The Lever of Leadership

June 4, 2018
Dave Blundell
2 min
Church & society
The Lever of Leadership

Think for a minute about how much of human history, good and bad, has been impacted by a relatively small group of people. Constantine, Machiavelli, Martin Luther, Gandhi, Abraham Lincoln, Hitler, Billy Graham, Churchill, Martin Luther King Jr., for example, all have one simple thing in common. They are all leaders. Admittedly, this particular list is a sphere of leadership relatively few of us will ever operate in. However, the principle still applies regardless of how many people you lead. Whether you lead a classroom of students or a nation, the weight is heavy but the opportunity is the stuff that literally makes history.

Change happens at the hands of leaders. When I say “leaders”, I am not talking about those with positional authority. When I say “leaders” I am simply referring to those who influence others. Most people like things just the way they are, thank you very much! We are comforted by the predictable and we are coddled by certainty. But most leaders, on the other hand, have an unavoidable dissatisfaction with....something. Leaders want to change things. Restlessness is the constant companion of leaders; it comes with the gift.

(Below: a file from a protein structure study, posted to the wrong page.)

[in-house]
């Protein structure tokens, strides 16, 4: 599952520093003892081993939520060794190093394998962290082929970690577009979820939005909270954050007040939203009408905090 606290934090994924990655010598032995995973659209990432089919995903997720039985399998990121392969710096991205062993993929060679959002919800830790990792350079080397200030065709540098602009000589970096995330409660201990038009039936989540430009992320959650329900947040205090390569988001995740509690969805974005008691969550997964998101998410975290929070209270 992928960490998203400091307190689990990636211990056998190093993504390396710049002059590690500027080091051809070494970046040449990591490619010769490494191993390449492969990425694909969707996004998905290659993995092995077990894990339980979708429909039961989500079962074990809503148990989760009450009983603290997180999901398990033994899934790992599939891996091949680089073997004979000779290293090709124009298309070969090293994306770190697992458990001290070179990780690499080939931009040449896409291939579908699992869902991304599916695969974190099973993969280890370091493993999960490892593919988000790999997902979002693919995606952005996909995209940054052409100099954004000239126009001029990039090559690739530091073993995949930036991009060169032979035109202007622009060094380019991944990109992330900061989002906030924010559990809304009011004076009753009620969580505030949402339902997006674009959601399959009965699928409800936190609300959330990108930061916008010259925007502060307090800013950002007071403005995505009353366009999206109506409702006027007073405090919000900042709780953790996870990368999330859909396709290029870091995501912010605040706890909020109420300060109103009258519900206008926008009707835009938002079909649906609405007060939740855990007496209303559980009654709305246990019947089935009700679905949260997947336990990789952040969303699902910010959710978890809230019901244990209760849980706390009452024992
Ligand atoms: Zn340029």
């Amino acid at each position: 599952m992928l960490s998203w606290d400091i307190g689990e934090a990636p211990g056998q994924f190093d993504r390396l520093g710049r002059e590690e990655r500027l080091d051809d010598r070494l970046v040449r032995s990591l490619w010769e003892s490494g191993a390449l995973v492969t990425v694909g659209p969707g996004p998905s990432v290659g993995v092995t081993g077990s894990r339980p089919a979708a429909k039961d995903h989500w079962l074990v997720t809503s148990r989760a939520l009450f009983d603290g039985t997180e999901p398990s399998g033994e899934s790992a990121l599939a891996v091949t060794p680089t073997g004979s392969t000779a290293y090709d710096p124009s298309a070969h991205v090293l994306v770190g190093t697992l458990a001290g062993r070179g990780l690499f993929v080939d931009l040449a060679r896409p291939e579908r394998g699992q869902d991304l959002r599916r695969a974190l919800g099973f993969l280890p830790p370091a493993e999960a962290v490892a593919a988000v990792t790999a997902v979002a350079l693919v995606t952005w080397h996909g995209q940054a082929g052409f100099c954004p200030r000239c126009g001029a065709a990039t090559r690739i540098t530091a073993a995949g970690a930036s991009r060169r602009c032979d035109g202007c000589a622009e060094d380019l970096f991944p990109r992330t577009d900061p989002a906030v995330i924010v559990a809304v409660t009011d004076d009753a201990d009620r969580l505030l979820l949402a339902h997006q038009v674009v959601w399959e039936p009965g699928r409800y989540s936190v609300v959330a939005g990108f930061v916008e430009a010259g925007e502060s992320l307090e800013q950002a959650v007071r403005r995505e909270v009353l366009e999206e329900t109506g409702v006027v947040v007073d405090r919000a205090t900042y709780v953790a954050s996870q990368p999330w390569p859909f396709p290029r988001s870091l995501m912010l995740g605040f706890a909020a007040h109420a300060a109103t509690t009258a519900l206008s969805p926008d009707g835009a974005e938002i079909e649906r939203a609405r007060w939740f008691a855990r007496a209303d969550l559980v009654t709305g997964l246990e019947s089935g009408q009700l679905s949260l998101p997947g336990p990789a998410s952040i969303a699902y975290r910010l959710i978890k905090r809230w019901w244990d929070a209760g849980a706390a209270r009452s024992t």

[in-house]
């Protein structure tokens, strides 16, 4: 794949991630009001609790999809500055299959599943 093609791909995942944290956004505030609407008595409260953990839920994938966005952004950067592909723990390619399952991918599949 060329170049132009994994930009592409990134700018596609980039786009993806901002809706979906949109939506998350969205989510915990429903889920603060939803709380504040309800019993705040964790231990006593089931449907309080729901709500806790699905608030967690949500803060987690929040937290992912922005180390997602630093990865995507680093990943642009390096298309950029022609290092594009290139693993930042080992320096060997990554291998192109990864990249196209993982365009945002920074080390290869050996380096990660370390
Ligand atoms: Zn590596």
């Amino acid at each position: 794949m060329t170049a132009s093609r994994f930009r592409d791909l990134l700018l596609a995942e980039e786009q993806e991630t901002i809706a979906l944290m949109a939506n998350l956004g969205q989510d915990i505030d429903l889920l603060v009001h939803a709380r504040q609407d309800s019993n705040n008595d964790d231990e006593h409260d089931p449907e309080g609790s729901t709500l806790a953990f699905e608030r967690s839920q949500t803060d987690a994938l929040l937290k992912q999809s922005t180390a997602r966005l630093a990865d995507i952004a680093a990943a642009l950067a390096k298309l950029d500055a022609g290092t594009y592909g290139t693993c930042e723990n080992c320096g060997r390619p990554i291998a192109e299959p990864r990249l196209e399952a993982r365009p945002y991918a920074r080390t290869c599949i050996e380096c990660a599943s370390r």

So when we think about where we make the greatest investment of our time and resources, shouldn’t it be with those who have the greatest capacity to cause things to change? When we have a business, community, church, or country to change, shouldn’t we build into the lives of the relatively few in order to have the greatest impact? We don’t know the names of the people who invested in Constantine, Machiavelli, Martin Luther and the rest, but the investments they made in one person, changed the world.

One leader cannot have enough relationships with enough people to singlehandedly cause any significant transformation of a group, no matter how gifted they may be. But one leader, investing in enough leaders, will change everything.

Our vision is a world transformed by a global movement of compassion and justice evidenced by the eradication of needless suffering. If leadership development is not one of our greatest investments, how can we ever expect this vision to be more than a dream?